Archives for December, 2015

Top 10 Newly Discovered Species of 2015

As 2015 comes to an end, I always love to review the top newly named species of the year. Here are the top 10 (in alphabetical order) as determined by an international taxonomist committee: LOVE the cartwheeling spider!! Source: State University of New York, College of Environmental Science and Forestry (ESF).

Reduced heart function with low oxygen

“Drosophila melanogaster – side (aka)” by André Karwath aka Aka – Own work. Licensed under CC BY-SA 2.5 via Wikimedia Commons –   Researchers at the University of California at San Diego were interested in understanding how exposure to low oxygen concentrations impact heart function. For humans low oxygen delivery to the heart can occur…

According to the Linus Pauling Institute at Oregon State University, folate (which includes folates from food and folic acid supplements) is important for amino acid metabolism and methylation reactions in the body. Anyone who has had a baby knows that folic acid is an important nutrient to prevent the birth defect spina bifida. Folate and vitamin…

Man’s best…empathizer?

If you own a dog you may agree that it seems as if they understand our feelings. While some may call this anthropomorphizing, you know ascribing human emotions to animals, new research may vindicate the feelings of many pet owners. A study recently published in Royal Society Open Science provides evidence to suggest that dogs can mimic the emotional state…

Polar bears vs Grizzly bears

I read an interesting article in the Alaska Dispatch News which examined interactions between arctic grizzly bears and polar bears. They found that although polar bears are larger, they tend to leave food sources when grizzly bears are around. This may be because polar bears typically spend a lot of time on sea ice without the need to…

Parrot Pharmacists

Researchers from the University of York and the University of St. Andrews in the United Kingdom observed greater vasa parrots (Coracopsis vasa) using pebbles and date pits to extract a fine calcium powder from seashells that they would then lick off the shell. Their observations were published in Biology Letters. The birds were in essence creating their…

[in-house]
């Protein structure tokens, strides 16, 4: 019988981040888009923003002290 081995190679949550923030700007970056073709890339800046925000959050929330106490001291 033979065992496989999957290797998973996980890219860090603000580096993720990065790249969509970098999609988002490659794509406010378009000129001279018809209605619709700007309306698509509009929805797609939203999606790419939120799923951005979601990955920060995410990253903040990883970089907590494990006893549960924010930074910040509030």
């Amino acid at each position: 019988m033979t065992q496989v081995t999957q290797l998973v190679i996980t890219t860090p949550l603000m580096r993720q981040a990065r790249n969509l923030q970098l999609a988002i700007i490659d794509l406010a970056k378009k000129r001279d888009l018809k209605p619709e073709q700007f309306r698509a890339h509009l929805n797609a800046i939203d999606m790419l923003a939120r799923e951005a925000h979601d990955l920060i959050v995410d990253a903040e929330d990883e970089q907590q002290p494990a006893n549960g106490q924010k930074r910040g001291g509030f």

“Lethal milk”

Zinc deficiency is sometimes diagnosed in infants who are exclusively breast-fed. It can occur because of a dysfunctional zinc transporter in the mother, which prevents zinc from being secreted into the breast milk through a special zinc transporter in the epithelial cells of the mammary gland (Chowanadisai et al., 2006). It could also be inherited.…

Training pigeons to detect cancer

You are probably thinking, whose bird-brained idea was that? Well, as it turns out, a new study published in PLOS ONE shows that pigeons can be trained to accurately differentiate cancerous versus healthy tissue biopsies. This is because the process of diagnosing cancer involves visual screening of MRIs an biopsies and pigeons use similar visual processing…

A new study published in PLOS ONE that examined bitter taste receptors in cats may provide evidence as to why felines are such finicky eaters. Unlike my cat that seems to take after Garfield in his dietary choices, most cats are purely carnivorous. Cats are reportedly unable to taste sweets thus plant-based starches are not…